Quand j’étais en France, je parlais français.

When I was in France, I spoke French.

 

Hier j’ai parlé français avec Caroline.

Yesterday I spoke French with Caroline.

 

Completed Action

The passé composé implies that an action is complete in the past. It also may imply that the action happened once.

Quelqu’un a sonné à la porte d’en bas.

Someone rang the downstairs doorbell.

 

Tout à coup la porte s’est ouverte.

Suddenly the door opened.

 

L’avion est arrivé en retard.

The plane arrived late.

 

Continuous or Repeated Action

The imperfect is used for actions that the speaker sees as going on in the past without reference to the beginning or the end of the action. The imperfect may convey that the action happened repeatedly.

Le quartier devenait de plus en blus bruyant.

The neighbourhood was getting noisier and noisier.

 

Les enfants faisaient leurs devoirs dans la cuisine.

The children used to do their homework in the kitchen,

 

Tu te couchais toujours tôt.

You always went to bed early.

 

Background for Past Actions or Events

The imperfect often provides the background for past actions or events that are expressed in the passé composé.

Philippe lisait quand ses amis sont arrivés.

Philippe was reading when his friends arrived.

 

Quand je suis entrée, tout le monde travaillait.

When I came in, everyone was working.

 

J’ai fermé les fenêtres parce qu’il pleuvait.

I closed the windows because it was raining.

Lesson 12 – Passé Composé

Leçon 12 – Passé Composé

French has several ways to express a past event. The most important and most useful tense form of the past tense in French is le passé composé. It corresponds to the English simple past tense (I saw, I had, I began), as well as to the English present perfect (I have finished, I have purchased, I have been).

Forming the Passé Composé

The passé composé of most verbs is formed by using the present tense of the verb avoir (to have) and the past participle. The past participle ends in –é for verbs that end in –er (parler, parlé), in –i for verbs that end in –ir (finir, fini), and in –u for verbs that end in –re (vendre, vendu).
Verbs ending in –er

  • j’ai visité – I visited, I have visited
  • tu as visité – you visited, you have visited
  • il/elle/on visité – he/she/we visited, have visited
  • nous avons visité – we visited, have visited
  • vous avez visité – you visited, have visited
  • ils/elles visité – they visited, have visited

 

Verbs ending in –ir

  • j’ai choisi – I chose, have chosen
  • tu as choisi – you chose, have chosen
  • il/elle/on choisi – he/she/we chose, have chosen
  • nous avons choisi – we chose, have chosen
  • vous avez choisi – you chose, have chosen
  • ils/elles ont choisi – they chose, have chosen

 

Verbs ending in –re

  • j’ai perdu – I lost, have lost
  • tu as perdu – you lost, have lost
  • il/elle/on – perdu he/she/we lost, have lost
  • nous avons perdu – we lost, have lost
  • vous avez perdu – you lost, have lost
  • ils/elles ont perdu – they lost, have lost

Verbs With Irregular Past Participles

Infinitive Past Participle

s’asseoir (to be seated) – assis (seated)

avoir (to have) – eu (had)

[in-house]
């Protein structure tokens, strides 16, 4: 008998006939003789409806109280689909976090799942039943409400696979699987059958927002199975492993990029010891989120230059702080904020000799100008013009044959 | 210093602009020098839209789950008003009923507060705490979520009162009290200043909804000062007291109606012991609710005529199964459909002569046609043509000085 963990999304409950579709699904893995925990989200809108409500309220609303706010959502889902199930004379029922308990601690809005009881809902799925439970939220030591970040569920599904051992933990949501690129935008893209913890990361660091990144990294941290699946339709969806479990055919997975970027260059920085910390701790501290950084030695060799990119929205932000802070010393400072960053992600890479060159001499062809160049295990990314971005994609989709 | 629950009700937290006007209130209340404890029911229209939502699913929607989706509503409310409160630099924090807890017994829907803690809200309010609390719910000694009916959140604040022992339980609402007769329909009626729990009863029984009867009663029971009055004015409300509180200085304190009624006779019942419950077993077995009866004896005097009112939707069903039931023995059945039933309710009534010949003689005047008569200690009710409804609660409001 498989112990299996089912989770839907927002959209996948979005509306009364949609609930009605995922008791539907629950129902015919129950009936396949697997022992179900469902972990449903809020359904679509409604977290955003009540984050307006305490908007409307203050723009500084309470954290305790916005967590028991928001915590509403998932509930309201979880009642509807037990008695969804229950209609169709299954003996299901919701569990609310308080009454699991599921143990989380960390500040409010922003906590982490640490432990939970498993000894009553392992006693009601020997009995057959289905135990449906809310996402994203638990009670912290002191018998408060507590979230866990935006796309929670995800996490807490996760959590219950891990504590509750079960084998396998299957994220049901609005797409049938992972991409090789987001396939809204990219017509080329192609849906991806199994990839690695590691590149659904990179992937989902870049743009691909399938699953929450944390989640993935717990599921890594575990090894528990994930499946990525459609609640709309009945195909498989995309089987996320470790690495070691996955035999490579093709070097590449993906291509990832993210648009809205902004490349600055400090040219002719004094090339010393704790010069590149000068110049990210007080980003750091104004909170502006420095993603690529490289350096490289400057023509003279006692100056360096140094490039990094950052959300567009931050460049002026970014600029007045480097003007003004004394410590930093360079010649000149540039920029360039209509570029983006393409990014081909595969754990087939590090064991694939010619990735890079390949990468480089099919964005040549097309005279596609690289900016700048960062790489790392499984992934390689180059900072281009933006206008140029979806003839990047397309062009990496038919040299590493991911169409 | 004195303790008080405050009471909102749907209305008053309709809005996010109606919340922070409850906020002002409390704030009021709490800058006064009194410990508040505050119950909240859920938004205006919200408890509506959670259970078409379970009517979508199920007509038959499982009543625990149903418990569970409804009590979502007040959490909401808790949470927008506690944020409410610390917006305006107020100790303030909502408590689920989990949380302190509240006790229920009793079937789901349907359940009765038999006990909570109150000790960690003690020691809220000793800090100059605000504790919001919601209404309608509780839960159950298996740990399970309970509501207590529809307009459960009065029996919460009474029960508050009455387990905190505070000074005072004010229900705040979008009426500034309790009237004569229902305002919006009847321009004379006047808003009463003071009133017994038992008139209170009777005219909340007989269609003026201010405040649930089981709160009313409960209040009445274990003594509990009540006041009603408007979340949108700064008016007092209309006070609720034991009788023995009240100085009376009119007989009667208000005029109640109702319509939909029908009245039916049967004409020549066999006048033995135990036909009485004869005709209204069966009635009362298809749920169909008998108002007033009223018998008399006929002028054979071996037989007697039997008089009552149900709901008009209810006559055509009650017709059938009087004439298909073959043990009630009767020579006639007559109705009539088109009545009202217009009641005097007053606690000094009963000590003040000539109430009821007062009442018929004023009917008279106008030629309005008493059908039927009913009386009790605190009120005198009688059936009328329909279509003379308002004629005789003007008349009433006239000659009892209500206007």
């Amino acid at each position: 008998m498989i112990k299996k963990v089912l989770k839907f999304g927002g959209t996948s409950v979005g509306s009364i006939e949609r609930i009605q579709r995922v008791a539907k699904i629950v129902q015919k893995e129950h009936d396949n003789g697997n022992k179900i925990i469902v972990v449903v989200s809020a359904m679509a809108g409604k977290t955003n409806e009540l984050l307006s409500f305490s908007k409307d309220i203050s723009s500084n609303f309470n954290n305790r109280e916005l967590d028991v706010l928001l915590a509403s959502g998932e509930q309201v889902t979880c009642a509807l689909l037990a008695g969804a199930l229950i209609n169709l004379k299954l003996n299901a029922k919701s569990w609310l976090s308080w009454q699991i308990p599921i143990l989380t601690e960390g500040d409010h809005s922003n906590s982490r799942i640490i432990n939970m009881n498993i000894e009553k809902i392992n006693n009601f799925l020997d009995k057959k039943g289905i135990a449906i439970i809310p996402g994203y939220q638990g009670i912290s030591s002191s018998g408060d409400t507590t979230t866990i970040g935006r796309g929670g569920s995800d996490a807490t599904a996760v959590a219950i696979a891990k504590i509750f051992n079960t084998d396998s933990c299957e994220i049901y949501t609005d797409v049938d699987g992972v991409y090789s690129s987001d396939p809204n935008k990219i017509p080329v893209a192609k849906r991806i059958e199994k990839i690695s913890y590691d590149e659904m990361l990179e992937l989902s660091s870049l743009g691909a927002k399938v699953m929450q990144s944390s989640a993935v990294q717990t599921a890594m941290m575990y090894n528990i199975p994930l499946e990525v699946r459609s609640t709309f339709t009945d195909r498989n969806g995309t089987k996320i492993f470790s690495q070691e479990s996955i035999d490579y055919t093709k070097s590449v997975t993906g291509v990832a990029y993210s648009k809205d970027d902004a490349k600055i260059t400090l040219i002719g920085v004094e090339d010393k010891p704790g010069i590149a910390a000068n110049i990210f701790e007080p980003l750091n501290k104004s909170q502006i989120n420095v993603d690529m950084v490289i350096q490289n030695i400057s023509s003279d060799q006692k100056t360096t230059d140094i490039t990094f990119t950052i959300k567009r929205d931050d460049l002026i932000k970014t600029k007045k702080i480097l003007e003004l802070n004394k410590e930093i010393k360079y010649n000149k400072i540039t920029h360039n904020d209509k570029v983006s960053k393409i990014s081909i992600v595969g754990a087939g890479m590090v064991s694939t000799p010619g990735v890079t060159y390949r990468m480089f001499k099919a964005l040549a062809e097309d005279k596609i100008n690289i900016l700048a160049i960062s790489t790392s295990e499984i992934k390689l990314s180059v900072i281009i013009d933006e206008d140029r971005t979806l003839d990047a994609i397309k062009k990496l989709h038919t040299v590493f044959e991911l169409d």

boire (to drink) – bu (drunk)

conduire (to conduct) – conduit (conducted)

connaître (to know) – connu (known)

courir (to run) – couru (run/ran)

croire (to believe) – cru (believed)

devoir (to owe; must) – dû (ought)

dire (to say, tell) – dit (said, told)

être (to be) – été (been, was)

écrire (to write) – écrit (wrote, written)

faire (to do, make) – fait (done, made)

lire (to read) – lu (read)

mettre (to put) – mis (put)

mourir (to die) – mort (died)

naître (to be born) – né (born)

offrir (to offer) – offert (offered)

ouvrir (to open) – ouvert (opened)

partir (to leave) – parti (left)

pouvoir (to be able to) – pu (been able to)

prendre (to take) – pris (taken, took)

recevoir (to receive) – reçu (received)

rire (to laugh) – ri (laughed)

savoir (to know) – su (known)

venir (to come) – venu (came)

voir (to see) – vu (seen, saw)

vouloir (to want) – voulu (wanted)

 

Verbs Which Use être as the Auxiliary Verb

The following verbs use être instead of avoir as the auxiliary verb to form the passé composé.

aller (to go)

arriver (to arrive)

descendre (to descend)

devenir (to become)

entrer (to enter)

monter (to go up)

mourir (to die)

naître (to be born)

partir (to leave)

rentrer (to return)

rester (to remain, to stay)

retourner (to return)

revenir (to come back)

sortir (to go out)

tomber (to fall)

venir (to come)

 

The past participle of verbs conjugated with être as the auxiliary verb change endings to agree in gender and number with the subject of the verb. If the subject is feminine singular, an –e is added to the past participle. If the subject is masculine plural, an –s is added, and if feminine plural, an –es is added. These changes do not affect pronunciation (except in the case of the verb mourir past participle- mort, morts, morte, mortes. The addition of the –e in the feminine singular and plural form causes the –t to be sounded).

 

Some examples:

  • je suis sorti (masculine) – I left, have left
  • je suis sortie (feminine) – I left, have left
  • tu es né (masculine) – you were born
  • tu es née (feminine) – you were born
  • ils sont descendus – (masculine plural) they descended, have descended
  • elles sont descendues – (feminine plural) they descended, have descended

 

Ils sont arrivés hier et sont allés tout de suite au consulat américain.

They arrived yesterday and went immediately to the American consulate.

Nous sommes restés longtemps.

We stayed a long time.